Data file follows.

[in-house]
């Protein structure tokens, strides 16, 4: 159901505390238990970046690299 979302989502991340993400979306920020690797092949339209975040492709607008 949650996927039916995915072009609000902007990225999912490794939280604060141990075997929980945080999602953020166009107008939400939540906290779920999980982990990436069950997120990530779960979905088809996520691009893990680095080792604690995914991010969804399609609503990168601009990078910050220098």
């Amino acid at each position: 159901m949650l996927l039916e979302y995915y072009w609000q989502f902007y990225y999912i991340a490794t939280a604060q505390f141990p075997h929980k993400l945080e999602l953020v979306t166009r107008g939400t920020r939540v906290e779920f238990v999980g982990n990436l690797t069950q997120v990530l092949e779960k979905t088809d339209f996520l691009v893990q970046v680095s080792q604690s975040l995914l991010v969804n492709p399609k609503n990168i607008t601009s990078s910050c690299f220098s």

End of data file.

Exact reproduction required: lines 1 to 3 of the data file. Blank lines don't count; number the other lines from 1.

[in-house]
């Protein structure tokens, strides 16, 4: 159901505390238990970046690299 979302989502991340993400979306920020690797092949339209975040492709607008 949650996927039916995915072009609000902007990225999912490794939280604060141990075997929980945080999602953020166009107008939400939540906290779920999980982990990436069950997120990530779960979905088809996520691009893990680095080792604690995914991010969804399609609503990168601009990078910050220098």
């Amino acid at each position: 159901m949650l996927l039916e979302y995915y072009w609000q989502f902007y990225y999912i991340a490794t939280a604060q505390f141990p075997h929980k993400l945080e999602l953020v979306t166009r107008g939400t920020r939540v906290e779920f238990v999980g982990n990436l690797t069950q997120v990530l092949e779960k979905t088809d339209f996520l691009v893990q970046v680095s080792q604690s975040l995914l991010v969804n492709p399609k609503n990168i607008t601009s990078s910050c690299f220098s």